Here’s a look, thanks to Matt Willis of ESPN Stats and Info, at Washington’s yards per catch by quarterback.

Final Word: AFC South

November, 16, 2012
11/16/12
1:29
PM ET
NFC Final Word: East | West | North | South AFC: East | West | North | South

Five nuggets of knowledge about Week 11:

Big rookie test: Andrew Luck will attempt to become the first rookie starting quarterback to win at New England since Kerry Collins for the Panthers in 1995. Since then, Peyton Manning, Byron Leftwich and Mark Sanchez have all lost, while combining to throw for three touchdowns and nine interceptions. (Manning lost his first five regular-season games in New England.) If Luck picks up his seventh win of the season, he will tie Sam Bradford for the most wins by a rookie quarterback selected with the No. 1 overall pick in the common draft era.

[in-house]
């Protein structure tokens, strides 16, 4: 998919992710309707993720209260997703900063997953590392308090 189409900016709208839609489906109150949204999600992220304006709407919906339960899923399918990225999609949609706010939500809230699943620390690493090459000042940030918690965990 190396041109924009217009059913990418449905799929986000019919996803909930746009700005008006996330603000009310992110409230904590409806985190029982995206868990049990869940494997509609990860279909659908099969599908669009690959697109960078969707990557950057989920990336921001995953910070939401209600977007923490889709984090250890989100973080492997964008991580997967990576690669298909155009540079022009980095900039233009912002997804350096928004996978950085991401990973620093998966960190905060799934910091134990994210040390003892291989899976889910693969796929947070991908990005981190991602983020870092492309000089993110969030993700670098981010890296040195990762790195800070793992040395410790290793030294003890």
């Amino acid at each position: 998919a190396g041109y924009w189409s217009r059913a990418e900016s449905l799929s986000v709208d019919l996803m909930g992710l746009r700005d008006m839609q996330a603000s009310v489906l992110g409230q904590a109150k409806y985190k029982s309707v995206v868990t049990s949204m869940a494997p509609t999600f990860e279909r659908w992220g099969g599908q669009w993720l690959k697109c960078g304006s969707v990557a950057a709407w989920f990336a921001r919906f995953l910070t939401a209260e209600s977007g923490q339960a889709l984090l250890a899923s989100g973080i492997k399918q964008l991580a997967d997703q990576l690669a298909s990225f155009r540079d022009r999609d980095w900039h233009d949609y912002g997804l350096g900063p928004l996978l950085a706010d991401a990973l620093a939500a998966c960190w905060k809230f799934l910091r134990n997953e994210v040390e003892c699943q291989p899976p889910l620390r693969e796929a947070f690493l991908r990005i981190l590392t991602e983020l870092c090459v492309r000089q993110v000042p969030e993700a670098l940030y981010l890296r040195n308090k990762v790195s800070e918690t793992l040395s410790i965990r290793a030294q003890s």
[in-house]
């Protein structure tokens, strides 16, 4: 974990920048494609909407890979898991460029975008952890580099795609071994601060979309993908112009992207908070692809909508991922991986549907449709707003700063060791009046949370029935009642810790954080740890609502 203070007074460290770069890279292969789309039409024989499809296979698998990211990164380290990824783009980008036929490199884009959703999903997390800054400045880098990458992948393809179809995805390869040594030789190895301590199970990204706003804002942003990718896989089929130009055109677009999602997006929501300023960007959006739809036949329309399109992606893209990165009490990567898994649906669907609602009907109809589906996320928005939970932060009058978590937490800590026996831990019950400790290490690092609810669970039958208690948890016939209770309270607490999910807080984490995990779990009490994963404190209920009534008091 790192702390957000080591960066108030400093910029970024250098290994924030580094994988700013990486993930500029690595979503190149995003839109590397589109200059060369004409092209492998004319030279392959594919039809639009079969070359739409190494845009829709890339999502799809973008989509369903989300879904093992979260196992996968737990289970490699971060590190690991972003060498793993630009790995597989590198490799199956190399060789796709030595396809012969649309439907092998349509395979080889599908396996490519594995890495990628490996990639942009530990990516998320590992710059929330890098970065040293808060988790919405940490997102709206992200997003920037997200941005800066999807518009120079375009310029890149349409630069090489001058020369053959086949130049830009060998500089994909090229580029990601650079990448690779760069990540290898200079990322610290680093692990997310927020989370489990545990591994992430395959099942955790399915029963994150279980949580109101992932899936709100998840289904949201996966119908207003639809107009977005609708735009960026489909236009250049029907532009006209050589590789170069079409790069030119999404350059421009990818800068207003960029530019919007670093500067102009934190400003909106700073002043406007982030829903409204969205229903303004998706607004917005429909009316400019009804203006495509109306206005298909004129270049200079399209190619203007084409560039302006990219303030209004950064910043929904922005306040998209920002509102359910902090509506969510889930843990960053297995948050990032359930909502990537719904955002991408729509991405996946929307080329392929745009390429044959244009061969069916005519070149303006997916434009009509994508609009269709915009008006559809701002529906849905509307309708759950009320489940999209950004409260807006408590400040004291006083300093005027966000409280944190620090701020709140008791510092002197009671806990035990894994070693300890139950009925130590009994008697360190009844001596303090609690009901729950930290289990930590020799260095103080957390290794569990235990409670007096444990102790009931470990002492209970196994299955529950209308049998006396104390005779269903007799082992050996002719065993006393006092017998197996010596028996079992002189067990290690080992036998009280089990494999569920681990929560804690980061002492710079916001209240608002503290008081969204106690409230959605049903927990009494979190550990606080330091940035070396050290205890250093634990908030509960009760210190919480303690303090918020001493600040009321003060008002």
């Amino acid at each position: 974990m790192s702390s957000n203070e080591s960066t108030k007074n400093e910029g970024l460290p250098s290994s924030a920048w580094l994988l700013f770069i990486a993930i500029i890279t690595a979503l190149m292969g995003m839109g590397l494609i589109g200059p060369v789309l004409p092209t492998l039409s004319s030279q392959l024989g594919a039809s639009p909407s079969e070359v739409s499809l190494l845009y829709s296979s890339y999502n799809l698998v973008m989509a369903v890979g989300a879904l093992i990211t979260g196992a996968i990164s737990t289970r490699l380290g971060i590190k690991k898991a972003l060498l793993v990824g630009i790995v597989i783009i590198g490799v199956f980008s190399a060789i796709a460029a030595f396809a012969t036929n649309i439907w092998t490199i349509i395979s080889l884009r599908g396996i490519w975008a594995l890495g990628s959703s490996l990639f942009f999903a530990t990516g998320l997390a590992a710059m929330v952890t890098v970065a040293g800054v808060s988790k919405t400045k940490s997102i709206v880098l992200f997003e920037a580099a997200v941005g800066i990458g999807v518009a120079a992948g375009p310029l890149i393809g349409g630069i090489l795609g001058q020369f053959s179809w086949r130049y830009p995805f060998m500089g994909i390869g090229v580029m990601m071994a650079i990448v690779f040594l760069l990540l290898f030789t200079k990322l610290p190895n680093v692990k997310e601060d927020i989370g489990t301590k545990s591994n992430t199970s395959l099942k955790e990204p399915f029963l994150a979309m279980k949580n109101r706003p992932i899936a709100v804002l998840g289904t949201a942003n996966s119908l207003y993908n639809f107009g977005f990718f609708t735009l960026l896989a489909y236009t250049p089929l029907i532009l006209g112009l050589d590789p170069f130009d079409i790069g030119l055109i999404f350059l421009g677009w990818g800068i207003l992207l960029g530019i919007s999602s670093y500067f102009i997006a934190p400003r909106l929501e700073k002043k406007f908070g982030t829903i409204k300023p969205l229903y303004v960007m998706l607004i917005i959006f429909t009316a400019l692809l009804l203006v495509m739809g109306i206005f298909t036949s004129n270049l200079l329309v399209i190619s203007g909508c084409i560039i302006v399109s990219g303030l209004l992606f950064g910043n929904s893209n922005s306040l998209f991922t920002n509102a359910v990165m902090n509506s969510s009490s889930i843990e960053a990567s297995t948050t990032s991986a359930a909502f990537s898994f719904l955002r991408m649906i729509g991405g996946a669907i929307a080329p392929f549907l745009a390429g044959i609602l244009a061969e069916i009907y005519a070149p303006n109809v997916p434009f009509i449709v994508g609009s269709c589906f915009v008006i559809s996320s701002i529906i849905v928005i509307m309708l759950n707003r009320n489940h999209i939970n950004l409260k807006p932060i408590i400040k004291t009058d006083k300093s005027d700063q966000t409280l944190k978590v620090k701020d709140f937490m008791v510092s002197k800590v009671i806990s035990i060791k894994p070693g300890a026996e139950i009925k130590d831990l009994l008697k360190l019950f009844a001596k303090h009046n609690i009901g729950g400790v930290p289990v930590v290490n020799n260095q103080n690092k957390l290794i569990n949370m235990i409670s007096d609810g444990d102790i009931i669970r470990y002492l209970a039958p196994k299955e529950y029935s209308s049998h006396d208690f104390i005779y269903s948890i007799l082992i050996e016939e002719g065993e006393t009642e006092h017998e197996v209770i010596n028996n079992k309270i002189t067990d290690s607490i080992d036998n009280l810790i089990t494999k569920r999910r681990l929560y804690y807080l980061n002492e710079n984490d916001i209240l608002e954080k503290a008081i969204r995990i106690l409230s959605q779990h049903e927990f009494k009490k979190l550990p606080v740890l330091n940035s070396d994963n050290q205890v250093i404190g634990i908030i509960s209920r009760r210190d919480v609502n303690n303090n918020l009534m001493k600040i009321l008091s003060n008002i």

[+] EnlargeMatt Schaub
Justin Edmonds/Getty ImagesMatt Schaub burned the Jaguars on play-actions passes in Week 2, completing 14 of 16.
Schaub’s success: Since Week 7 of last season, Matt Schaub -- with a 12-1 record as a starter -- has the best winning percentage for a quarterback in that span in the NFL, according to ESPN Stats & Info. Jay Cutler is 11-2, Matt Ryan 15-4 and Aaron Rodgers 14-4. Although Schaub is first in win-loss record in that time, he’s just eighth in touchdown-to-interception ratio (2.6 TDs for every INT). When the Texans beat the Jaguars in Jacksonville in Week 2, Schaub was 14-of-16 (87.5 percent) on play-action passes. That’s the second-highest completion percentage on play-action throws since the start of 2008 (minimum 15 attempts).

Jaguars’ woes: Jacksonville has lost six consecutive games, the team's longest losing streak since dropping six straight in 2002-03. The Jaguars have lost seven straight games only once, back in their inaugural season of 1995. Jacksonville has played the NFL’s toughest schedule thus far, with its opponents carrying a combined 50-32 record (.610). According to Elias: Since the 1970 merger, there have been 15 matchups in Week 10 or later featuring a team with one or fewer wins against a team with one or fewer losses. The team with one or fewer losses is 12-3 in those matchups. The last such underdog to pull off a win? The Jaguars in 2003 when they beat the Colts.